Stress and microstructural evolution during shape-preserving silica magnesiothermic reduction
Davis, Stanley Casey
MetadataShow full item record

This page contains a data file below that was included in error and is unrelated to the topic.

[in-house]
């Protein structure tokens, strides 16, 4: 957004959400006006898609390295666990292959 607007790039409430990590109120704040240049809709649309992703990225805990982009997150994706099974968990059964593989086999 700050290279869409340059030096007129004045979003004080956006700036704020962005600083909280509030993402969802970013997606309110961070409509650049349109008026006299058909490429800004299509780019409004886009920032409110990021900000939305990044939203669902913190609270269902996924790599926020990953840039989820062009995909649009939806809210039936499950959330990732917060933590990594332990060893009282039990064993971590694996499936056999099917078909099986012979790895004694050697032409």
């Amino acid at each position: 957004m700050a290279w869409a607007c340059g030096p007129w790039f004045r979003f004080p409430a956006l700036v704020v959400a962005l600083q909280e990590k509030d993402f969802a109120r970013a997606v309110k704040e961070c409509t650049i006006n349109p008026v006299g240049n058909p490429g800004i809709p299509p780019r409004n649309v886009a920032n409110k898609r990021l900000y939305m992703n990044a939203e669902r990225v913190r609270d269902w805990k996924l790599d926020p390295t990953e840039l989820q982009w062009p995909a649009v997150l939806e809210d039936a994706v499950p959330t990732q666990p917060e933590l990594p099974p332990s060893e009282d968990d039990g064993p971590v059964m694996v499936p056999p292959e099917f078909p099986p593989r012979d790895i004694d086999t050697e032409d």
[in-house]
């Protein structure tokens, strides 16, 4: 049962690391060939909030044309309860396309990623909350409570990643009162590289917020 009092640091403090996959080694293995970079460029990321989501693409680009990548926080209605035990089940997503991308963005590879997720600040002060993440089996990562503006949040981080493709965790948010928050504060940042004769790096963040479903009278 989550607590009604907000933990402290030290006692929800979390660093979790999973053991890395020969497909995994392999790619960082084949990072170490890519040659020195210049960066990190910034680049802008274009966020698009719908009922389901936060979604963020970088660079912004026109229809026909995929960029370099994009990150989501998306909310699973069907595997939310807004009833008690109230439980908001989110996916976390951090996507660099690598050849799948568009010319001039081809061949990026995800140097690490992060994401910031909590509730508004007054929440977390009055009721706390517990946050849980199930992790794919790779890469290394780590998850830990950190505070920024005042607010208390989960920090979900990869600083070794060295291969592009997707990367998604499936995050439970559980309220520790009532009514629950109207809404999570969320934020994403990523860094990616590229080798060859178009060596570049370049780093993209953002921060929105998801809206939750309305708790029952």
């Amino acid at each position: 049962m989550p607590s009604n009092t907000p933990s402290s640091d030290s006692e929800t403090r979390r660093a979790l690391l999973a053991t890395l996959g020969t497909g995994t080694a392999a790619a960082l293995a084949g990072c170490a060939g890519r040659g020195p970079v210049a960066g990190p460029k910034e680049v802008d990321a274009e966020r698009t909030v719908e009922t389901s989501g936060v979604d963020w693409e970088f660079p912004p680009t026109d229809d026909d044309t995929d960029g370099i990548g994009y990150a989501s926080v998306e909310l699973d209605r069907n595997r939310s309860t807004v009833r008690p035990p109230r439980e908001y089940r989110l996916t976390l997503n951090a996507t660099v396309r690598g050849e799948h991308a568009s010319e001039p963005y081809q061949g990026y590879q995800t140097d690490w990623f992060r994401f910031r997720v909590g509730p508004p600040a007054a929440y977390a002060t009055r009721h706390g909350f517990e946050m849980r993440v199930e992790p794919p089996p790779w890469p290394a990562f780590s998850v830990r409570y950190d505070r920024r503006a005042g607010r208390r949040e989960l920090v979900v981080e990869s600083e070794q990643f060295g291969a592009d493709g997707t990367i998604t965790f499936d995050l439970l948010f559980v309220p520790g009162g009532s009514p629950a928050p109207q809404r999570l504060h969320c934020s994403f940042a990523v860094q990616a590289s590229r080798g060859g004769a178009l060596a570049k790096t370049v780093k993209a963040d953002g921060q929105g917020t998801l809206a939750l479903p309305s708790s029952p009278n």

Shape-preserving silica magnesiothermic reduction is a gas-solid reaction used to convert complex, 3-dimensional SiO₂ structures into replicas composed of a two-phase product of MgO and Si. The MgO/Si components of this reaction are found to form an interwoven aggregate product structure, which is suitably robust that the MgO phase can be selectively dissolved to yield porous Si. Here, the kinetics and mechanisms of growth of this robust product structure have been studied. The aggregate product structure was deduced to result because stacked layers of MgO/Si product phases with planar interfaces are geometrically unstable, owing to the growth kinetics of the products. The interwoven nature of the aggregate may be explained by the presence of an amorphous magnesium silicate phase ahead of the MgO/Si product during reaction. Complex composition gradients in the magnesium silicate can lead to tortuous and branching growth of MgO and Si phases as the magnesium silicate is consumed by reaction. In addition, a large residual stress (> 5 GPa) was measured in the MgO/Si product layer formed during reaction of planar quartz. Despite the presence of such a large stress, no distortion or cracking of reacted structures was found to occur after reaction in the temperature range 650-900 °C. XRD-based residual stress measurements and morphological observations of product films on reacted quartz substrates were used to evaluate possible mechanisms of stress relief in the structure. It was found that the migration of MgO to the external surface of the product layer could be correlated to the rate of stress relaxation that occurred in annealed product films. Finally, applications of silica magnesiothermic reduction and derivative processes were studied in the fields of chemical catalysis and optical chemical sensing.